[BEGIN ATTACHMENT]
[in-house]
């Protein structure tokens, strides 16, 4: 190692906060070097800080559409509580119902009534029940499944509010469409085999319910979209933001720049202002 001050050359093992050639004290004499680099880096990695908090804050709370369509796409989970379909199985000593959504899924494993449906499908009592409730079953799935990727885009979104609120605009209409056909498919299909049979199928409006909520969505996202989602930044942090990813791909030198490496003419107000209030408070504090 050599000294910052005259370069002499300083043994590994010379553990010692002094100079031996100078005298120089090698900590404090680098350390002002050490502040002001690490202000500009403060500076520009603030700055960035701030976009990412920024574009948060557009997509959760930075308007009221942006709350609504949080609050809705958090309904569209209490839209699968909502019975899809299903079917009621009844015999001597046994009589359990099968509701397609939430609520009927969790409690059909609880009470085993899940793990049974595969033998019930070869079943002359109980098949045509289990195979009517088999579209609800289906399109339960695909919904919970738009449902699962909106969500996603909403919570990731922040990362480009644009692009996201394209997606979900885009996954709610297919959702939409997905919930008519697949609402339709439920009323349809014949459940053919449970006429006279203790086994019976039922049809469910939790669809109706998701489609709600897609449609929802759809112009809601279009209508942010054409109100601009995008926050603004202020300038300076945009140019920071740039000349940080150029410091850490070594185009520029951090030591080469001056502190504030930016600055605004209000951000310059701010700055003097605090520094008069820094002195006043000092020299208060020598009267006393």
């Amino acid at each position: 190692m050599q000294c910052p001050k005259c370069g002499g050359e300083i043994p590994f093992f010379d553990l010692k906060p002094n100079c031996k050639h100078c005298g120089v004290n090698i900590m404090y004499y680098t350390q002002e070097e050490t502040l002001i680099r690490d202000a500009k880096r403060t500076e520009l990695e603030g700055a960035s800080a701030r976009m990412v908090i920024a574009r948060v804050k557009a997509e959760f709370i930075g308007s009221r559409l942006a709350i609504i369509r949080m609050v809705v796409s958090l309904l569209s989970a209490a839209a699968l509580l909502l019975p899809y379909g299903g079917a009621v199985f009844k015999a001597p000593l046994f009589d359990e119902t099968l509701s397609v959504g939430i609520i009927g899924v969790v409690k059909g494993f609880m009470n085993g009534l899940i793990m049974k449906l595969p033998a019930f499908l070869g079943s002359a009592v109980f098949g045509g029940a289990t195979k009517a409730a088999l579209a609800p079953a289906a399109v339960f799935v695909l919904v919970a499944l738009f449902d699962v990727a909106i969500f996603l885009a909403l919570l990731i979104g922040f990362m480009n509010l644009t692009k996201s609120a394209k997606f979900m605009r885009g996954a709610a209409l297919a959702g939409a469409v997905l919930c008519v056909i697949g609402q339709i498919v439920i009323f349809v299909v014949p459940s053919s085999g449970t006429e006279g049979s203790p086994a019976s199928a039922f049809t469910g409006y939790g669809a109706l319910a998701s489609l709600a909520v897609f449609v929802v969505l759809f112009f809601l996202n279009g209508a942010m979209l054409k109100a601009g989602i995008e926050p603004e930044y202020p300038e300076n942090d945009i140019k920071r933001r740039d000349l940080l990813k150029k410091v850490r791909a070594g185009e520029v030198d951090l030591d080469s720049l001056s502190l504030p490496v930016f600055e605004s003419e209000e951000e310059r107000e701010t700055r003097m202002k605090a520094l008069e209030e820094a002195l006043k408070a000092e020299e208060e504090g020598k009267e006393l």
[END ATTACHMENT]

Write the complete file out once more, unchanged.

[in-house]
């Protein structure tokens, strides 16, 4: 190692906060070097800080559409509580119902009534029940499944509010469409085999319910979209933001720049202002 001050050359093992050639004290004499680099880096990695908090804050709370369509796409989970379909199985000593959504899924494993449906499908009592409730079953799935990727885009979104609120605009209409056909498919299909049979199928409006909520969505996202989602930044942090990813791909030198490496003419107000209030408070504090 050599000294910052005259370069002499300083043994590994010379553990010692002094100079031996100078005298120089090698900590404090680098350390002002050490502040002001690490202000500009403060500076520009603030700055960035701030976009990412920024574009948060557009997509959760930075308007009221942006709350609504949080609050809705958090309904569209209490839209699968909502019975899809299903079917009621009844015999001597046994009589359990099968509701397609939430609520009927969790409690059909609880009470085993899940793990049974595969033998019930070869079943002359109980098949045509289990195979009517088999579209609800289906399109339960695909919904919970738009449902699962909106969500996603909403919570990731922040990362480009644009692009996201394209997606979900885009996954709610297919959702939409997905919930008519697949609402339709439920009323349809014949459940053919449970006429006279203790086994019976039922049809469910939790669809109706998701489609709600897609449609929802759809112009809601279009209508942010054409109100601009995008926050603004202020300038300076945009140019920071740039000349940080150029410091850490070594185009520029951090030591080469001056502190504030930016600055605004209000951000310059701010700055003097605090520094008069820094002195006043000092020299208060020598009267006393």
């Amino acid at each position: 190692m050599q000294c910052p001050k005259c370069g002499g050359e300083i043994p590994f093992f010379d553990l010692k906060p002094n100079c031996k050639h100078c005298g120089v004290n090698i900590m404090y004499y680098t350390q002002e070097e050490t502040l002001i680099r690490d202000a500009k880096r403060t500076e520009l990695e603030g700055a960035s800080a701030r976009m990412v908090i920024a574009r948060v804050k557009a997509e959760f709370i930075g308007s009221r559409l942006a709350i609504i369509r949080m609050v809705v796409s958090l309904l569209s989970a209490a839209a699968l509580l909502l019975p899809y379909g299903g079917a009621v199985f009844k015999a001597p000593l046994f009589d359990e119902t099968l509701s397609v959504g939430i609520i009927g899924v969790v409690k059909g494993f609880m009470n085993g009534l899940i793990m049974k449906l595969p033998a019930f499908l070869g079943s002359a009592v109980f098949g045509g029940a289990t195979k009517a409730a088999l579209a609800p079953a289906a399109v339960f799935v695909l919904v919970a499944l738009f449902d699962v990727a909106i969500f996603l885009a909403l919570l990731i979104g922040f990362m480009n509010l644009t692009k996201s609120a394209k997606f979900m605009r885009g996954a709610a209409l297919a959702g939409a469409v997905l919930c008519v056909i697949g609402q339709i498919v439920i009323f349809v299909v014949p459940s053919s085999g449970t006429e006279g049979s203790p086994a019976s199928a039922f049809t469910g409006y939790g669809a109706l319910a998701s489609l709600a909520v897609f449609v929802v969505l759809f112009f809601l996202n279009g209508a942010m979209l054409k109100a601009g989602i995008e926050p603004e930044y202020p300038e300076n942090d945009i140019k920071r933001r740039d000349l940080l990813k150029k410091v850490r791909a070594g185009e520029v030198d951090l030591d080469s720049l001056s502190l504030p490496v930016f600055e605004s003419e209000e951000e310059r107000e701010t700055r003097m202002k605090a520094l008069e209030e820094a002195l006043k408070a000092e020299e208060e504090g020598k009267e006393l």